So why is Voynich returning a much lower vowel count? After all, if we assume a 30% false positive rate then we’re only seeing 3 or 4 vowels in the Voynichese. The obvious answer is that the glyphs being used as “vowels” are have a much tighter grammatical function than in natural languages, as we see with other grammatical “rules” that have been identified (see the work of Stolfi or Rene for more) as well as the CLS rule previously described by Cham and myself.

This is only my first dabble into this angle of work but it appears at first sight to be backing up the deductions already made about the Voynichese “language”: tight grammatical rules and a limited glyph interaction with strong rules on placement.

9 thoughts on “An examination of the vowels in Voynichese

  1. Remember the prototype “BR” algorithm I showed you, that also identified vowels as a side effect? IIRC the results on English and Spanish were more accurate than Sukhotin’s identifications here. Anyway I wonder what would happen if I ran it on each folio individually and compared to what you have here. No time for that yet though.

  2. I’ve found four sets of letter values in my work; three for the labels, one for the text. Assuming you tested only the paragraph on f67, here are my values for the vowels found:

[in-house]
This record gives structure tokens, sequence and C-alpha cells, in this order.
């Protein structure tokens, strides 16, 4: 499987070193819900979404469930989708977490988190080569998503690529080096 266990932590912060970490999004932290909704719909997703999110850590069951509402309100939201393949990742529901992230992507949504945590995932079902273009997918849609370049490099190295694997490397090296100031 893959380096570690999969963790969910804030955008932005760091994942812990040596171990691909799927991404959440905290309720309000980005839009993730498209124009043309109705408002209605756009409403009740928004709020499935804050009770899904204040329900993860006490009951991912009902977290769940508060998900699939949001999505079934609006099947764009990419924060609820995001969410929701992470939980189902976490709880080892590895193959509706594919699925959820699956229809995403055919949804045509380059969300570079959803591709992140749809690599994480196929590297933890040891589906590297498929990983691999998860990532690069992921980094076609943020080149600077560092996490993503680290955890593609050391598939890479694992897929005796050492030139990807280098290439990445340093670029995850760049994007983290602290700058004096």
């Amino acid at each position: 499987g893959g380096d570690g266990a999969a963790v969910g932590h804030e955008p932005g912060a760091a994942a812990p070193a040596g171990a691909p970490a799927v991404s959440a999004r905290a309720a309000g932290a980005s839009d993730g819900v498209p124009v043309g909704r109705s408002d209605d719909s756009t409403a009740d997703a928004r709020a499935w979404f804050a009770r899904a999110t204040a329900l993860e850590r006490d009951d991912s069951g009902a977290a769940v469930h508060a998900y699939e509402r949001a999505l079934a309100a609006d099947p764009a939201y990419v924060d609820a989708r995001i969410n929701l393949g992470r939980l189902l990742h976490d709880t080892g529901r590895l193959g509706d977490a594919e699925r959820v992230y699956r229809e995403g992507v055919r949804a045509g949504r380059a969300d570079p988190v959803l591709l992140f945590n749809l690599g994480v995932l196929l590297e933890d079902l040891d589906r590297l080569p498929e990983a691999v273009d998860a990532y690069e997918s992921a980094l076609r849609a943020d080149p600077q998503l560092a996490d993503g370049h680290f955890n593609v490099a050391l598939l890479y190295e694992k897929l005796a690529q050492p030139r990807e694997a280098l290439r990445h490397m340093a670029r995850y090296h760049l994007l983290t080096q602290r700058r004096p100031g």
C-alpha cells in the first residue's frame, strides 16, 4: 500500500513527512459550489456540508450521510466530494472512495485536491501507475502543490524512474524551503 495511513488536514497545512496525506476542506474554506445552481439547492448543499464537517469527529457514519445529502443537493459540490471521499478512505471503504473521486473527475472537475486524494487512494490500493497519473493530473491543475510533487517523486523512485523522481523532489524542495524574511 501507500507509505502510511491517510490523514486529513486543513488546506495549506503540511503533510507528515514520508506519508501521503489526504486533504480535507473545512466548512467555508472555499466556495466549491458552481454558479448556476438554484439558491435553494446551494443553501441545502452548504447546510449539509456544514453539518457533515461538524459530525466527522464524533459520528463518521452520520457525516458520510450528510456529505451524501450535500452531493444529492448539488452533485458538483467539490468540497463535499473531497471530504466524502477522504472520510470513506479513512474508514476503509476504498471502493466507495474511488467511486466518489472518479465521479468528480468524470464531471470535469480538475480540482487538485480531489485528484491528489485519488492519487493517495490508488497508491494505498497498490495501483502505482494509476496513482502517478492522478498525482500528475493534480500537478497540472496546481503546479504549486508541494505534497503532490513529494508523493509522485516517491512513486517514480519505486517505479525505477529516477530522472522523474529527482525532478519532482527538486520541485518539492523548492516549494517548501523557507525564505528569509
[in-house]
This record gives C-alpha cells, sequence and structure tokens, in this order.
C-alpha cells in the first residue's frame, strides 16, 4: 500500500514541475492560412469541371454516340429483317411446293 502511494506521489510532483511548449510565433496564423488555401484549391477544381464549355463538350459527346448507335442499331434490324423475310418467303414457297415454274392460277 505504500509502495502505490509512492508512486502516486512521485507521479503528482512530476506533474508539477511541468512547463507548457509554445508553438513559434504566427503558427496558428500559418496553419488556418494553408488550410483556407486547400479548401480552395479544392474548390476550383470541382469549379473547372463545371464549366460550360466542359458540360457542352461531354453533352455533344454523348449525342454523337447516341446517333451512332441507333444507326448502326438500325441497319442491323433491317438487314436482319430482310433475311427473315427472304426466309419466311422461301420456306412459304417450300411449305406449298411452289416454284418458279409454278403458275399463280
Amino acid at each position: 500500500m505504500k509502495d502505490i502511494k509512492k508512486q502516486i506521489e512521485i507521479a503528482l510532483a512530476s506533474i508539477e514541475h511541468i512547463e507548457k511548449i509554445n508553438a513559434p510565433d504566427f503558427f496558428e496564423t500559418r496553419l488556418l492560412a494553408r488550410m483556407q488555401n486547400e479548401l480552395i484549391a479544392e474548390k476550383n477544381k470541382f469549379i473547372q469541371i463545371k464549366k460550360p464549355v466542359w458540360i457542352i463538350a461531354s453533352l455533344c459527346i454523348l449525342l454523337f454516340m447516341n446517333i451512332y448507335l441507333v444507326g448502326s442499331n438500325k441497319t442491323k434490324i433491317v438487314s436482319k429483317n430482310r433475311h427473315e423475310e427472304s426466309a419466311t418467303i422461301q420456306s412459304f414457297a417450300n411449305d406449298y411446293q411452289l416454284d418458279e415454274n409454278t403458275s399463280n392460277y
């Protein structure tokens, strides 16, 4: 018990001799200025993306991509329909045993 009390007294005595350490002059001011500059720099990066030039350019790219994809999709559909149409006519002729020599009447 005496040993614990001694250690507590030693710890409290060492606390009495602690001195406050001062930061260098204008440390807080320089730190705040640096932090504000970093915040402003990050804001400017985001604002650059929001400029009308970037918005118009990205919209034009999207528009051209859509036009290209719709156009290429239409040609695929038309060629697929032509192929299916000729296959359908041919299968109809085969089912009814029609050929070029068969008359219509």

o – O
    a – I
    y – T
    h – not used
    n – K
    t – M or R
    s – G

    So that pesky T showed up again, but let’s count that as a positive, so 3/6.
    I’ve found the Voy alphabet to be 22 letters; the 20-letter Latin alphabet plus K, and q as a special case.

  3. VFQ lists, as vowels in order of likelihood:
    O C A Y N S E
    Which, I think, changes according to the length of words. I don’t remember which sections were input. Probably all the running text.

    I am writing as if VMs “words” were real words. You can do better by looking at the frequency of individual letter contacts. It happens that vowels are glyphs that look like vowels — a e o y . Therein lies a mystery. Other EVA letters are Consonants, Probable Consonants, or Unassigned (i q & i-series). It depends on what letters the glyphs represent. As in some real languages, ch and sh should be single glyphs. When not followed by h, s is not the same as the s in sh. When the scribe follows the rules, m is a decorative glyph that is a substitute for in. Gallows and bench-gallows are anyone’s guess.